* * *

One could think that the Signora had said this as a merely conventional sort of advertisement, and yet I believed her – perhaps it was the way in which her eyes flickered when she spoke, as if they were spirits resting in a masking body of powder and silk. In any case I saw that her tolerance for my stay with her husband was at an end, for whatever reason, and thus we left him alone in the Palazzo, which echoed with our footsteps as I followed the Signora out into the night.

We were driven up to Fiesole. This is a small town up in the hills, not far from Florence, but independent of it until a protracted dispute in the later Middle Ages, after which Fiesole decided to render unto Florence that which was Florence’s and retain independence of mind. Thus, the houses of Fiesole still cling to their hills and simper down on Florence, to which they pay taxes but not much mind. It is somewhat symptomatic of the similar attitude towards Florence of her ministers that so many of them live here, in the higher and more spacious air; however, while most face the slanting and irregular main square, where they can see one another, the Signora had her villa in an out of the way corner of the town. Through the trees of her back garden one could see the excavations. Fiesole, like Florence, had been a Roman foundation, but while Florence had oversprawled her romanitas, Fiesole had built with, though not over, her ancient stones. Thus to one side of town, on the utmost edge of its main hill, is a clearing in which the last century has painstakingly excavated the foundations of temples and baths more roughly laid bare by the depredations of previous ages which had built the surrounding villas, including that of the Signora, with Roman stone. From this clearing one could look over the other hills and valleys of Tuscany, which in the ripe warmth and blue glaze of a summer morning seem to be governed by antiquity’s gentler nymphs; however, those are not the spirits of our present concern.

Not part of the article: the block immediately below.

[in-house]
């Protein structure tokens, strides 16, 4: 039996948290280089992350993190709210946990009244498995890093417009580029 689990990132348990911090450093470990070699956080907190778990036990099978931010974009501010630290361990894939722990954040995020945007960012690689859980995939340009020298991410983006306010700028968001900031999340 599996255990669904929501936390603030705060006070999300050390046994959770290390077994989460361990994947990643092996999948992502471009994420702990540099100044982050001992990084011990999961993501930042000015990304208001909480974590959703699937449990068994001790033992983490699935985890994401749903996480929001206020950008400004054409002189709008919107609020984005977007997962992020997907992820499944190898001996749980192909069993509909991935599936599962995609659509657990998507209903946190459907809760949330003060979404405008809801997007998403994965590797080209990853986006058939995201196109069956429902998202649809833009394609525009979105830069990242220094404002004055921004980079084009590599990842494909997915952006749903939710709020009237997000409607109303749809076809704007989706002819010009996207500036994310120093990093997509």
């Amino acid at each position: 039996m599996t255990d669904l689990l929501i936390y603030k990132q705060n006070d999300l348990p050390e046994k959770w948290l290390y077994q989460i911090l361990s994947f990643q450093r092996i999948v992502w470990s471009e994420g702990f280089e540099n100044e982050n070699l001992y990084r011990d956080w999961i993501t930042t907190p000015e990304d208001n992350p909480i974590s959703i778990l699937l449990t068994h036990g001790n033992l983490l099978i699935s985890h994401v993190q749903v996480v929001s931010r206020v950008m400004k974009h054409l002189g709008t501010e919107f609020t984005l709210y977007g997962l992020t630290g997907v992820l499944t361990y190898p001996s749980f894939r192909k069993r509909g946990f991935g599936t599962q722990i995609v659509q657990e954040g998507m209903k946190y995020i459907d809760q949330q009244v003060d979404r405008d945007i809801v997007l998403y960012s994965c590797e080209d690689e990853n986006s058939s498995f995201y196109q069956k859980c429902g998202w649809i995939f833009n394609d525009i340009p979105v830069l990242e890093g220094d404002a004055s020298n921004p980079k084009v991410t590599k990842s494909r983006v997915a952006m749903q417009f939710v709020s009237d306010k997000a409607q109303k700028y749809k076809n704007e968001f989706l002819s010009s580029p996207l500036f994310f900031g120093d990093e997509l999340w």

The Signora had led me into her house – a family possession, she explained – the usual affair of gates, dull tile floors, and duller stretches of plastered wall well covering over its heritage of materials. Against the summer heat it was dark and shuttered, almost as if closed for a long abandonment; the only thing that moved within it was my hostess, whom I only saw at dinner, for which the Vice-Commissioner still came home. He had revealed his object and obtained permissions, and after a week or so from the beginning of my stay he told us that scaffolding had been erected and that he would cut into the wall the following morning. The Signora chose that evening to return to the subject of her ghost.